The Karla and Bhaja caves are among the oldest caves in India and date back all the way to 160 B.C. and are situated near Lonavala in Maharashtra. The Bhaja caves are believed to have existed from the times of Hinayana phase of Buddhism, which is of 2nd to 1st century BC. Karla Cave is the largest Hinayana Buddhist chaitya (temple) in India Travel back in time on this trip to ancient Indian rock-cut caves with the best rock-cut architecture of all times.
Bhaja Caves or Bhaje caves (Marathi: ????) is a group of 22 rock-cut caves dating back to the 2nd century BC located in Pune district, near Lonavala, Maharashtra. The caves are 400 feet above the village of Bhaja, on an important ancient trade route running from the Arabian Sea eastward into the Deccan Plateau (the division between North India and South India). The inscriptions and the cave temple are protected as a Monument of National Importance, by the Archaeological Survey of India per Notification No. 2407-A. It belongs to the Hinayana Buddhism sect in Maharashtra. The caves have a number of stupas, one of their significant features. The most prominent excavation is its chaitya (or chaityagrha - Cave XII), a good example of the early development of this form from wooden architecture, with a vaulted horseshoe ceiling. Its vihara (Cave XVIII) has a pillared verandah in front and is adorned with unique reliefs. These caves are notable for their indications of the awareness of wooden architecture. The carvings prove that tabla– a percussion instrument – was used in India for at least two thousand years. The carving shows a woman playing tabla and another woman, performing dance.
The Bhaja Caves share architectural design with the Karla Caves. The most impressive monument is the large shrine - chaityagriha - with an open, horseshoe-arched entrance; according to the Archaeological Survey of India, the chaityagrha is the most prominent aspect of the caves, and one of the earliest of the type. The chaitrya has unique reliefs from Indian mythology. Other caves have a nave and aisle, with an apse containing a solid tupa and the aisle circling round the apse, providing the circumambulation path.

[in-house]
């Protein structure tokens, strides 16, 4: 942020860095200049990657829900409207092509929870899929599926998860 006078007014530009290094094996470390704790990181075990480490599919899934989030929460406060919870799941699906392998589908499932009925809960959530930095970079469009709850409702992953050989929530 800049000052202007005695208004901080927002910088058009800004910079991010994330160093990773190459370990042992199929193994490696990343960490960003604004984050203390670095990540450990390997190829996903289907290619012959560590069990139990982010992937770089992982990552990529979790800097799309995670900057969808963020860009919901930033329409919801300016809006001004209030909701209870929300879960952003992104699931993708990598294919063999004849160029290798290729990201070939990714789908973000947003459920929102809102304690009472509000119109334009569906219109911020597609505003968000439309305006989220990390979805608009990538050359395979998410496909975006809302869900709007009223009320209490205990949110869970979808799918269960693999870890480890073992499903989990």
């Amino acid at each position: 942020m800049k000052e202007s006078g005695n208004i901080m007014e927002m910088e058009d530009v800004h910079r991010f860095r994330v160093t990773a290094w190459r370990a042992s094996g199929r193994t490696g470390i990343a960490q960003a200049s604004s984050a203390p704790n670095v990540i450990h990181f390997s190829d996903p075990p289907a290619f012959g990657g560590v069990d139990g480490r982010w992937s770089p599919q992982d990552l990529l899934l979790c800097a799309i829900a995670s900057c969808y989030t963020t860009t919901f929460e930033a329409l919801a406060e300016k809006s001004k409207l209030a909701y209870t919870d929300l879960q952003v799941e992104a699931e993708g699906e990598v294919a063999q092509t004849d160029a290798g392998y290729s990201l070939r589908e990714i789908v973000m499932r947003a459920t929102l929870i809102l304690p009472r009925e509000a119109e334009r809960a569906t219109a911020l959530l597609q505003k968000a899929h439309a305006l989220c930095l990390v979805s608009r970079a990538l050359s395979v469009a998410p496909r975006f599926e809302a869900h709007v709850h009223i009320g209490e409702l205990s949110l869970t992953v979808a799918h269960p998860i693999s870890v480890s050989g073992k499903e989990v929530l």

Chaitygraha has some Buddha images. A cistern inscription shows the name of a donor, Maharathi Kosikiputa Vihnudata, from the 2nd century AD. A wooden beam records two more inscriptions datable to 2nd century B.C., which indicates caves have been there for at least 2200 years. Eight inscriptions are found in the caves, some giving the name of the donors.
The sculptures feature elaborate headdress, garlands, and jewellery; they might have originally been painted in bright colors but later covered with plaster. Characteristic for early Buddhism, initially the caves had symbolic Buddha representation. After 4 A.D. Buddha was painted in physical form as well.
Near the last cave is a waterfall which, during the monsoon season, has water that falls into a small pool at the bottom. These caves also provide important proof regarding the history of the Tabla, an Indian percussion instrument, since carvings from 200 BCE show a woman playing tabla and another performing a dance.
A notable part of the monument is a group of 14 stupas, five inside and nine outside an irregular excavation. The stupas are relics of resident monks, who died at Bhaja, and display an inscription with the names of three monks, Ampinika, Dhammagiri and Sanghdina. One of the stupa shows Stavirana Bhadanta means the venerable reverend inscribed on it. The stupa particulars show the name of the monks and their respective titles. The stupas have been carved very elaborately and two of them have a relic box on their upper side. Names of monks have been titled with Theras.